11 Session 9 Scenarios Descriptions Scenario C – All eight communities go their separate ways and contract for disposal – Virginia Beach continues to operate its landfill through 2022, contracts for disposal after 2022 – Decommission RDF WTE Facility 11

12 Session 9 Scenarios Descriptions Scenario D – The City of Franklin, Isle of Wight County, and Southampton County align to provide recycling and disposal services – The Cities of Chesapeake, Norfolk, Portsmouth, Suffolk, and Virginia Beach align to provide same – Variables Smaller communities contract for disposal Same as Scenario A for larger communities 12

13 Session 9 Scenarios Descriptions Scenario E – The City of Virginia Beach independently provides for municipal recycling and municipally and commercially collected solid waste disposal services – Other communities align to provide recycling and municipally and commercially collected solid waste disposal services – Variables Similar to Scenario A 13

14 Session 9 Landfill Options considered: – Siting a new publically-owned and operated facility in Region – Contracting with out-of-region landfill for disposal. – Transfer via road haul (rail haul an option depending on final location of facility) 14

15 Session 9 Waste-to-Energy Options Expanding, adding an additional 2,000 tpd mass burn WTE Facility Replacing existing RDF WTE Facility with new 3,000 tpd mass burn WTE Facility Operating without WTE 15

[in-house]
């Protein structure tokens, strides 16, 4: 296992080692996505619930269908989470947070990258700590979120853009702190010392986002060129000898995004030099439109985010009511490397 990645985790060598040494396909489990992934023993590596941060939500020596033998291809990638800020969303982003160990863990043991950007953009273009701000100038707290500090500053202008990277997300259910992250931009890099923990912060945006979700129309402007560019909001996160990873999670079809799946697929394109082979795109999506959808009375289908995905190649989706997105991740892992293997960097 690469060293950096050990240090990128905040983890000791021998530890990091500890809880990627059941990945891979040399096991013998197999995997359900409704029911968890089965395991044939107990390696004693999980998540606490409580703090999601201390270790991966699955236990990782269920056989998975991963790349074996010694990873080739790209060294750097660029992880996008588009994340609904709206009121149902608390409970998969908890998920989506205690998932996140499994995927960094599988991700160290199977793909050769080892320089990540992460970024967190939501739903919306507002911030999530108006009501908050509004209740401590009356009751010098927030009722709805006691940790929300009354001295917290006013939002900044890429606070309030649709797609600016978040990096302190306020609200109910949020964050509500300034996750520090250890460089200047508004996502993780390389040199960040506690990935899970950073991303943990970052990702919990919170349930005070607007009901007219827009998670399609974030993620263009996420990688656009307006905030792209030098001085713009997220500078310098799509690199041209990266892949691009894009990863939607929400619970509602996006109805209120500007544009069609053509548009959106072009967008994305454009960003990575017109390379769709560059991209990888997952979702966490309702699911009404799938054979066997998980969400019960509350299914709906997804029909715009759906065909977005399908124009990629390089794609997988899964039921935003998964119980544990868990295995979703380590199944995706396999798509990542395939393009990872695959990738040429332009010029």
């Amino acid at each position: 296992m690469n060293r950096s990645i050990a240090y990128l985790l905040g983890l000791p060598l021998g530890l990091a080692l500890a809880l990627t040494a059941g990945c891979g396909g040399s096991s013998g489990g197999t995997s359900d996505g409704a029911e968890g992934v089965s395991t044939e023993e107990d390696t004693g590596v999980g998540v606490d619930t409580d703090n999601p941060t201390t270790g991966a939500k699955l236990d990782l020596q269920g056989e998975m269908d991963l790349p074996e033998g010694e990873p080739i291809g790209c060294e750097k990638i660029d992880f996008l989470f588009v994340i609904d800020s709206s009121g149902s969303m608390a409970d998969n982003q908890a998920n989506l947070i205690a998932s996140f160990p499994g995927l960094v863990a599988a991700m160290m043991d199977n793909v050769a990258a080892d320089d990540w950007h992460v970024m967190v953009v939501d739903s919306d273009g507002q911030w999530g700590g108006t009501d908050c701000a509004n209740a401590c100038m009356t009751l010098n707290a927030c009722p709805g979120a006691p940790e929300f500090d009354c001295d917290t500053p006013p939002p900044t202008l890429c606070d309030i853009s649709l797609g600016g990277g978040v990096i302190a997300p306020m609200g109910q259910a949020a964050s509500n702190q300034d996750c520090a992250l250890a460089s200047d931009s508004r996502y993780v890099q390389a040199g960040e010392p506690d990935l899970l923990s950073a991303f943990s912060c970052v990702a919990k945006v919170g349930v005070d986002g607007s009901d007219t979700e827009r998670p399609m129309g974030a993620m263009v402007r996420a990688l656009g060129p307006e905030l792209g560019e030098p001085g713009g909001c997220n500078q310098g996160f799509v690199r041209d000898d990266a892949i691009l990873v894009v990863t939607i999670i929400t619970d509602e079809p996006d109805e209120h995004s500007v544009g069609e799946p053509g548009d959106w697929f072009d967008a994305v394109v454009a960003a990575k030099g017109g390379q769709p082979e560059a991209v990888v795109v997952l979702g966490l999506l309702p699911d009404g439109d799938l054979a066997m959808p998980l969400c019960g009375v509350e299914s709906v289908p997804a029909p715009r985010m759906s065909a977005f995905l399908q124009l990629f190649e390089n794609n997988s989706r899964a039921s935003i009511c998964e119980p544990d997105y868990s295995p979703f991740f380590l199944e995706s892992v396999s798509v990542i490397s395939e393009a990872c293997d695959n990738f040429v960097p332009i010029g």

16 Session 9 Host Fee Added host fees for – Landfill – WTE facility Amount can be easily varied in model 16

17 Session 9 Current Cost Structure SPSA costs used in pro forma analysis for: – Administration – Environmental – Transfer Station – Recycling – WTE City of Virginia Beach 17

18 Session 9 Financial Metrics 30-year Net Present Value Analysis 18

19 Session 9 Net Present Value 19 Present Value of a cash flow at a given discount interest rate Allows for comparison of complex alternatives

20 Session 9 Financial Metrics 30-year Net Present Value Analysis System Rate Analysis – $/Total Tons per year – NPV/Total Tons during planning period Total Tons = MSW + YW + Recyclables 20

21 Session 9 Sensitivity Analysis Transportation Rate Location of New Regional Landfill CPI and Fuel Escalation Factors Out of Area Tip Fee 21

22 Session 9 Pro Forma Analysis Expanding WTE capacity resulted in the highest NPV costs Cooperating appears to provide long- term value, although in the early years some savings could be realized by individual member communities Host fees could provide substantial benefit to community hosting landfill and WTE facility 22

23 Session 9 Pro Forma Analysis City of Virginia Beach has most flexibility with respect to disposal options and ability to control costs, at least in the short-term and possibly long-term depending on fate of permitting efforts at Landfill No. 2 23

24 Session 9 24 Scenario No.

25 Session 9 Pro Forma Results Siting a new Regional Landfill a significant factor to control costs – provided lowest NPV costs Regional landfill only scenario (without WTE) lowest cost NPV Transport and disposal in out-of-region landfill had highest NPV costs 25